Beijing is a city where ancient and modern worlds collide and where simple, traditional life exists intermingled with an ultra modern metropolis. Renowned for larger than life sites like the incredible Forbidden City, Tiananmen Square and the Great Wall, Beijing’s intricate local life is too often overlooked.
Emma, a former Australian lawyer turned Mandarin speaker turned travelling yogi, shares her insider tips from two years living in the big smoke, Beijing. From how to navigate the metropolis to where to find a decent (very important) flat white, here are her favourite places to soak up life with the locals.
Best Way To Get Around Beijing
First things first, Beijing is a big city, so while you can walk around areas, navigating the whole thing on foot isn’t really feasible. Living in Beijing, Emma cycled everywhere, along with most of the city. Thanks to Beijing’s flat topography cycling is fairly easy, however you do need to compete with motorbikes in the bike lanes. The subway is a cheap and fast alternative, and Emma recommends downloading the Explore Metro Map. You can search for the location of a specific subway station or find the nearest one to where you are, making it simple to navigate the city. You will have to deal with crowds on the subway regardless of the time of day, however. “Getting in and out of a jam packed subway car requires skill - sharpen your elbows people!” Emma says.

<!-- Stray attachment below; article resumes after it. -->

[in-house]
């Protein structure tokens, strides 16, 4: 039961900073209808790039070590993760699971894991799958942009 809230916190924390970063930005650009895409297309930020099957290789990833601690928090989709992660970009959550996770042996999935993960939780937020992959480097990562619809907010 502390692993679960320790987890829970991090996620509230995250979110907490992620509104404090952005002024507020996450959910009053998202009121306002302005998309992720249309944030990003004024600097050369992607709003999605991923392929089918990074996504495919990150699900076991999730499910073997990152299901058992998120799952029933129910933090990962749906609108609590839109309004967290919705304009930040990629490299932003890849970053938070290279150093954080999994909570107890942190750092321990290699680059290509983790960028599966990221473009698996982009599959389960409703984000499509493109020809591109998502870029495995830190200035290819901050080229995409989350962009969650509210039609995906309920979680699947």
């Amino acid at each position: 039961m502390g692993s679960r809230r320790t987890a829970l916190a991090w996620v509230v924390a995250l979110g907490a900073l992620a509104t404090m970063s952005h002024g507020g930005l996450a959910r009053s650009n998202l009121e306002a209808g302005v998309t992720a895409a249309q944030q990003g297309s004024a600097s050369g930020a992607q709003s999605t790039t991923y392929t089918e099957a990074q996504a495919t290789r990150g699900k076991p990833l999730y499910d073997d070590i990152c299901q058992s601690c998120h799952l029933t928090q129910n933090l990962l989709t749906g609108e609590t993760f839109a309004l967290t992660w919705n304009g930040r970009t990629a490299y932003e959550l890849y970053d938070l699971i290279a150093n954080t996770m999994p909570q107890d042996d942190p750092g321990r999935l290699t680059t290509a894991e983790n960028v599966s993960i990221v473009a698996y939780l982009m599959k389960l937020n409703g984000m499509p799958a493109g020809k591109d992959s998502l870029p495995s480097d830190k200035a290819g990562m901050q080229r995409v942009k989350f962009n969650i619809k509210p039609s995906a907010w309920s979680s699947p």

The Best View In The City
Jingshan Park has the only hill in all of Beijing. It’s actually a small mound made of the earth excavated from the moat around the Forbidden City, but it’s in a pretty good spot as far as views go. From the top you have a clear view over the Forbidden City and Beijing beyond. Emma says “This is a great place to come at the start of your visit to help orientate yourself with the city, and the park is lovely”.
The Best Local Art
For a dose of modern culture mixed in with local art, head to the 798 Art District. Previously an electronics factory, it is now a hub of galleries, shops and cafes. Emma says a pit stop to recharge at Cafe Flat White is a must for one of Beijing’s best coffees.
Best Western Food
Beijing is a Pandora’s box of delicious local food, with quality dumplings and duck found around (almost) every corner in the old city. When you need a feed of something other than Chinese however – and KFC delivery doesn’t quite cut it – there are a few places to add to your fuel station list. For a hearty, healthy western breakfast in a nice cafe setting, Emma says to try Tribe Organic, Vineyard or The Rug.
The Best Chinese Food
Beijing’s most famous dish is of course Kaoya, or roast duck. Emma says the best place to feast on this is at Xiao Wang Fu, a restaurant located at the north end of Ritan Park. “In the summer months, the rooftop is a perfect place to enjoy your meal overlooking the park”, adds Emma. Street food however, can be just as good. Jianbing, a Chinese style pancake sold on the street is a favourite breakfast dish, filled with toppings like egg, cracker and soy sauce.
Best Place For A Drink
Short answer: Sanlitun. This area is renowned with both locals and foreigners as it has the most and best bars in the city. Emma says for cocktails head to Janes & Hooch, a 1920’s urban saloon, Miles for a romantic date or small group gathering, or to watch live sports The Local. But there is one more place that is uniquely Beijing that Emma recommends, “At Heaven Supermarket, down the road from Miles, you can buy drinks from the fridge at supermarket prices, then sit outside on classy plastic chairs and enjoy! It’s a winner in the warmer months, cheap and fun” says Emma.